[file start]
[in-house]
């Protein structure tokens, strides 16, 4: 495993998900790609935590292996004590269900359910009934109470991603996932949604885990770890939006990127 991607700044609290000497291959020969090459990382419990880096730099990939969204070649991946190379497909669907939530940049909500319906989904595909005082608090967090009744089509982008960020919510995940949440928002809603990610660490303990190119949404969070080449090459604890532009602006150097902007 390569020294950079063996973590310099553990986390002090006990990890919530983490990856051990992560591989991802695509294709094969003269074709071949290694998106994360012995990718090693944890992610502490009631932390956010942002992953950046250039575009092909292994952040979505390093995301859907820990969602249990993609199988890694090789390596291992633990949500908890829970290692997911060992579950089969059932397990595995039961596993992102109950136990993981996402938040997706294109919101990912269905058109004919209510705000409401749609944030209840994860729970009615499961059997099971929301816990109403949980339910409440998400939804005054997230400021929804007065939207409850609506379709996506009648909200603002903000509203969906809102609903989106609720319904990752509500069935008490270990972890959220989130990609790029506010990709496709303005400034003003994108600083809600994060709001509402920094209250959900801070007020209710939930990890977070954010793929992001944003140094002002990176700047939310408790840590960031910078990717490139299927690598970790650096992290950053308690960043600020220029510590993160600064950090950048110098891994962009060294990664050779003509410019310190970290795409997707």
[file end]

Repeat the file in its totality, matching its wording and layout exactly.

[in-house]
């Protein structure tokens, strides 16, 4: 495993998900790609935590292996004590269900359910009934109470991603996932949604885990770890939006990127 991607700044609290000497291959020969090459990382419990880096730099990939969204070649991946190379497909669907939530940049909500319906989904595909005082608090967090009744089509982008960020919510995940949440928002809603990610660490303990190119949404969070080449090459604890532009602006150097902007 390569020294950079063996973590310099553990986390002090006990990890919530983490990856051990992560591989991802695509294709094969003269074709071949290694998106994360012995990718090693944890992610502490009631932390956010942002992953950046250039575009092909292994952040979505390093995301859907820990969602249990993609199988890694090789390596291992633990949500908890829970290692997911060992579950089969059932397990595995039961596993992102109950136990993981996402938040997706294109919101990912269905058109004919209510705000409401749609944030209840994860729970009615499961059997099971929301816990109403949980339910409440998400939804005054997230400021929804007065939207409850609506379709996506009648909200603002903000509203969906809102609903989106609720319904990752509500069935008490270990972890959220989130990609790029506010990709496709303005400034003003994108600083809600994060709001509402920094209250959900801070007020209710939930990890977070954010793929992001944003140094002002990176700047939310408790840590960031910078990717490139299927690598970790650096992290950053308690960043600020220029510590993160600064950090950048110098891994962009060294990664050779003509410019310190970290795409997707």